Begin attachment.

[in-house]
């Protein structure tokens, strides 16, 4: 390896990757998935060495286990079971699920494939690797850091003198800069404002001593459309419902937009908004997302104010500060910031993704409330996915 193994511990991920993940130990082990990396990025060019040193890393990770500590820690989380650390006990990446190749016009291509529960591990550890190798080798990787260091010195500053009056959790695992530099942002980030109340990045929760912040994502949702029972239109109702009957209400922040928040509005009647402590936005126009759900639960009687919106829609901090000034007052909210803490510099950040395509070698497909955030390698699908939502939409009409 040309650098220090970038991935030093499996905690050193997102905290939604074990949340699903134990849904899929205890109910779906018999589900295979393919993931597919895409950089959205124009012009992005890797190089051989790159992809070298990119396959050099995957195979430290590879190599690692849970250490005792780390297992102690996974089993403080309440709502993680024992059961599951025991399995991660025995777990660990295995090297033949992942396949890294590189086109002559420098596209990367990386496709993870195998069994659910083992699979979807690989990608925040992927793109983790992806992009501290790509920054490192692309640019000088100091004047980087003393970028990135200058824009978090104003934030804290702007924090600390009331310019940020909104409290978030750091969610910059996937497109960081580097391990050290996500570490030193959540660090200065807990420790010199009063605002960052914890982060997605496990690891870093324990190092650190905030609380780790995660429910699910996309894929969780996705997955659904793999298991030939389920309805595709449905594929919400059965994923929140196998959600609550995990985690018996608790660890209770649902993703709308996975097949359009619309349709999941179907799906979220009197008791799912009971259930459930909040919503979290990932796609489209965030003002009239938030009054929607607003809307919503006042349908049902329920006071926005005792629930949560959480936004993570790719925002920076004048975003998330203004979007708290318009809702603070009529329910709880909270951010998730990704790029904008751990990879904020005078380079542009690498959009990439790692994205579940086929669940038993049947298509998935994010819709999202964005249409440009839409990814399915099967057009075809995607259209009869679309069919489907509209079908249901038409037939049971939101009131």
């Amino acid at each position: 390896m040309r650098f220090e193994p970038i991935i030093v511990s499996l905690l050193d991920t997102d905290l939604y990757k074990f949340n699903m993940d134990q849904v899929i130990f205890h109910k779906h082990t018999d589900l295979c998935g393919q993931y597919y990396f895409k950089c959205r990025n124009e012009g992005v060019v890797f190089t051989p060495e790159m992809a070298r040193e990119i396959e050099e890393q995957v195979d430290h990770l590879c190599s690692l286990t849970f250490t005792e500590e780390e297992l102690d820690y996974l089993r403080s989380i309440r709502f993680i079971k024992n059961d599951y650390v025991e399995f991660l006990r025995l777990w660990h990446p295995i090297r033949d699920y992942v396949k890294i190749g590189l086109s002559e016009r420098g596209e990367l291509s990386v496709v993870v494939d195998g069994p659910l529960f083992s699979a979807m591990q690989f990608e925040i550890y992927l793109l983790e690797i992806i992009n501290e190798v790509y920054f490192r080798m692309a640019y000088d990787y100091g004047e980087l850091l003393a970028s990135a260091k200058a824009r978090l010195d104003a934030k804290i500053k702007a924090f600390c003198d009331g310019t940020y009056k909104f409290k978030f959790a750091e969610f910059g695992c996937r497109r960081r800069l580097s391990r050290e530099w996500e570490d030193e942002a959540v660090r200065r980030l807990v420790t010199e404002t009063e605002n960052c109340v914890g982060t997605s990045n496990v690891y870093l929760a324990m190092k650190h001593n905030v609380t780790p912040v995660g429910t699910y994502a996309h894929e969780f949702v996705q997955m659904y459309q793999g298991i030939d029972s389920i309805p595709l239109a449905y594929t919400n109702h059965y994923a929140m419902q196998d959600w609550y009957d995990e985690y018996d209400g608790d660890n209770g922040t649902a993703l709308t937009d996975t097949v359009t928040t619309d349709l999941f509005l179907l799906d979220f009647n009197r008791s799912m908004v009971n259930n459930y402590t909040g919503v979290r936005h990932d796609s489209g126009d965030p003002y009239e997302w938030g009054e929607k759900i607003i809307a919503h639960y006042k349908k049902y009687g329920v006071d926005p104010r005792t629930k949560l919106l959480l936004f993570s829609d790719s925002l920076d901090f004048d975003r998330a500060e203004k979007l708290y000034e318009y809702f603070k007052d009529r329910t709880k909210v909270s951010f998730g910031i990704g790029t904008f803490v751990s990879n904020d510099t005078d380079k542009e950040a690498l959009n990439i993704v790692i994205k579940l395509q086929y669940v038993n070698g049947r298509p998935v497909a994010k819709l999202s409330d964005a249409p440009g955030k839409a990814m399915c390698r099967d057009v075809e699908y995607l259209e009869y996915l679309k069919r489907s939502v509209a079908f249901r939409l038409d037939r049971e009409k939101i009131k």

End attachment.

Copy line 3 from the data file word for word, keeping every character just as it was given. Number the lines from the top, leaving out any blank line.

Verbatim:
């Amino acid at each position: 390896m040309r650098f220090e193994p970038i991935i030093v511990s499996l905690l050193d991920t997102d905290l939604y990757k074990f949340n699903m993940d134990q849904v899929i130990f205890h109910k779906h082990t018999d589900l295979c998935g393919q993931y597919y990396f895409k950089c959205r990025n124009e012009g992005v060019v890797f190089t051989p060495e790159m992809a070298r040193e990119i396959e050099e890393q995957v195979d430290h990770l590879c190599s690692l286990t849970f250490t005792e500590e780390e297992l102690d820690y996974l089993r403080s989380i309440r709502f993680i079971k024992n059961d599951y650390v025991e399995f991660l006990r025995l777990w660990h990446p295995i090297r033949d699920y992942v396949k890294i190749g590189l086109s002559e016009r420098g596209e990367l291509s990386v496709v993870v494939d195998g069994p659910l529960f083992s699979a979807m591990q690989f990608e925040i550890y992927l793109l983790e690797i992806i992009n501290e190798v790509y920054f490192r080798m692309a640019y000088d990787y100091g004047e980087l850091l003393a970028s990135a260091k200058a824009r978090l010195d104003a934030k804290i500053k702007a924090f600390c003198d009331g310019t940020y009056k909104f409290k978030f959790a750091e969610f910059g695992c996937r497109r960081r800069l580097s391990r050290e530099w996500e570490d030193e942002a959540v660090r200065r980030l807990v420790t010199e404002t009063e605002n960052c109340v914890g982060t997605s990045n496990v690891y870093l929760a324990m190092k650190h001593n905030v609380t780790p912040v995660g429910t699910y994502a996309h894929e969780f949702v996705q997955m659904y459309q793999g298991i030939d029972s389920i309805p595709l239109a449905y594929t919400n109702h059965y994923a929140m419902q196998d959600w609550y009957d995990e985690y018996d209400g608790d660890n209770g922040t649902a993703l709308t937009d996975t097949v359009t928040t619309d349709l999941f509005l179907l799906d979220f009647n009197r008791s799912m908004v009971n259930n459930y402590t909040g919503v979290r936005h990932d796609s489209g126009d965030p003002y009239e997302w938030g009054e929607k759900i607003i809307a919503h639960y006042k349908k049902y009687g329920v006071d926005p104010r005792t629930k949560l919106l959480l936004f993570s829609d790719s925002l920076d901090f004048d975003r998330a500060e203004k979007l708290y000034e318009y809702f603070k007052d009529r329910t709880k909210v909270s951010f998730g910031i990704g790029t904008f803490v751990s990879n904020d510099t005078d380079k542009e950040a690498l959009n990439i993704v790692i994205k579940l395509q086929y669940v038993n070698g049947r298509p998935v497909a994010k819709l999202s409330d964005a249409p440009g955030k839409a990814m399915c390698r099967d057009v075809e699908y995607l259209e009869y996915l679309k069919r489907s939502v509209a079908f249901r939409l038409d037939r049971e009409k939101i009131k």